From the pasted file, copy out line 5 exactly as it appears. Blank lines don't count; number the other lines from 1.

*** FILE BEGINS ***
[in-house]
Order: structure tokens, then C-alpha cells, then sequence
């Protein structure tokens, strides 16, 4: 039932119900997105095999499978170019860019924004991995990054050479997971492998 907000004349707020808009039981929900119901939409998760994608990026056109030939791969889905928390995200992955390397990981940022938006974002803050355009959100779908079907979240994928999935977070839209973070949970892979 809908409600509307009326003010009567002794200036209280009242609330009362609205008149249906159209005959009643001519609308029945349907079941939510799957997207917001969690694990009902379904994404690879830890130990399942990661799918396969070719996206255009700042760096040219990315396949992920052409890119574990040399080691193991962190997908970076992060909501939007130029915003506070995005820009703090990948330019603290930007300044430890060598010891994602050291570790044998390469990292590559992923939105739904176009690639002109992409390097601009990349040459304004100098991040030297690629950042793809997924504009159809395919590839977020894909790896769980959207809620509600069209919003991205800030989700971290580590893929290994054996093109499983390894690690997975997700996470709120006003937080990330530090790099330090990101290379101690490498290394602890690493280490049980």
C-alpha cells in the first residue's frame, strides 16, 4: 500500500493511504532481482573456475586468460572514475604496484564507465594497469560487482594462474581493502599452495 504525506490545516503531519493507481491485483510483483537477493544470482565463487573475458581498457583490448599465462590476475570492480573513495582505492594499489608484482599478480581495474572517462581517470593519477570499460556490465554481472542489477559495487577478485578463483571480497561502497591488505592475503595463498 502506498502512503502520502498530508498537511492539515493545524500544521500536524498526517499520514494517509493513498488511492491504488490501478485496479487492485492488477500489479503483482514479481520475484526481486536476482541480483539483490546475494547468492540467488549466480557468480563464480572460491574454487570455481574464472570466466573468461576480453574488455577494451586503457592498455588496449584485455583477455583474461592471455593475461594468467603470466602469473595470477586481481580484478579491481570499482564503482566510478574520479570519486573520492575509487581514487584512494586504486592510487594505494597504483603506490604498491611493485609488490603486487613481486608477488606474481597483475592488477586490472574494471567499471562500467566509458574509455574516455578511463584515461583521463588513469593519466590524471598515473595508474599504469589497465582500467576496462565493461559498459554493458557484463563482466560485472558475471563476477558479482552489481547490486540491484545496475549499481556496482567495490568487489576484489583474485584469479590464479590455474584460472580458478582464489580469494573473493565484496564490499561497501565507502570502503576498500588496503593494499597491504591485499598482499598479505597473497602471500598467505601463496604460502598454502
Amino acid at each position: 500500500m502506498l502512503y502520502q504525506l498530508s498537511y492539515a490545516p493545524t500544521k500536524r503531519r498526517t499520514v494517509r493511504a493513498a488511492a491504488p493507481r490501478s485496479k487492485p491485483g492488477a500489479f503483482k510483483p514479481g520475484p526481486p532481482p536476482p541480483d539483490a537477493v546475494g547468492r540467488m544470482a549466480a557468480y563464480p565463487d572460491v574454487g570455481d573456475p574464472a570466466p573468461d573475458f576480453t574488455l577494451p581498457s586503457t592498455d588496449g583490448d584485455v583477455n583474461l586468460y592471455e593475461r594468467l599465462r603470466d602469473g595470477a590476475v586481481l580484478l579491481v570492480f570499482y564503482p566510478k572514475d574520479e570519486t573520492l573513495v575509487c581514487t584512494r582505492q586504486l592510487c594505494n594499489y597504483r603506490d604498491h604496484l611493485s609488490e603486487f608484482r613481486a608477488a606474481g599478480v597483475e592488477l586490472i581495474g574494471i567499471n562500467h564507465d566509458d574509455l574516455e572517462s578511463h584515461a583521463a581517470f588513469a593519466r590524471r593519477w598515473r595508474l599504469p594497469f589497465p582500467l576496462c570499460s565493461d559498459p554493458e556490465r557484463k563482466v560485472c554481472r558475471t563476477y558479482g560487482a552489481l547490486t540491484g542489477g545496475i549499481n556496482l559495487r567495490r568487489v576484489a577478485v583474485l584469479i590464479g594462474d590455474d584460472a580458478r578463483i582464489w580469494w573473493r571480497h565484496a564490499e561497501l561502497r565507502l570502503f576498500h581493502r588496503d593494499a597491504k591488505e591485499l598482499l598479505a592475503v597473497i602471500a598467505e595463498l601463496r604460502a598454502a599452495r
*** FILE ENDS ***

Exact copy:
Amino acid at each position: 500500500m502506498l502512503y502520502q504525506l498530508s498537511y492539515a490545516p493545524t500544521k500536524r503531519r498526517t499520514v494517509r493511504a493513498a488511492a491504488p493507481r490501478s485496479k487492485p491485483g492488477a500489479f503483482k510483483p514479481g520475484p526481486p532481482p536476482p541480483d539483490a537477493v546475494g547468492r540467488m544470482a549466480a557468480y563464480p565463487d572460491v574454487g570455481d573456475p574464472a570466466p573468461d573475458f576480453t574488455l577494451p581498457s586503457t592498455d588496449g583490448d584485455v583477455n583474461l586468460y592471455e593475461r594468467l599465462r603470466d602469473g595470477a590476475v586481481l580484478l579491481v570492480f570499482y564503482p566510478k572514475d574520479e570519486t573520492l573513495v575509487c581514487t584512494r582505492q586504486l592510487c594505494n594499489y597504483r603506490d604498491h604496484l611493485s609488490e603486487f608484482r613481486a608477488a606474481g599478480v597483475e592488477l586490472i581495474g574494471i567499471n562500467h564507465d566509458d574509455l574516455e572517462s578511463h584515461a583521463a581517470f588513469a593519466r590524471r593519477w598515473r595508474l599504469p594497469f589497465p582500467l576496462c570499460s565493461d559498459p554493458e556490465r557484463k563482466v560485472c554481472r558475471t563476477y558479482g560487482a552489481l547490486t540491484g542489477g545496475i549499481n556496482l559495487r567495490r568487489v576484489a577478485v583474485l584469479i590464479g594462474d590455474d584460472a580458478r578463483i582464489w580469494w573473493r571480497h565484496a564490499e561497501l561502497r565507502l570502503f576498500h581493502r588496503d593494499a597491504k591488505e591485499l598482499l598479505a592475503v597473497i602471500a598467505e595463498l601463496r604460502a598454502a599452495r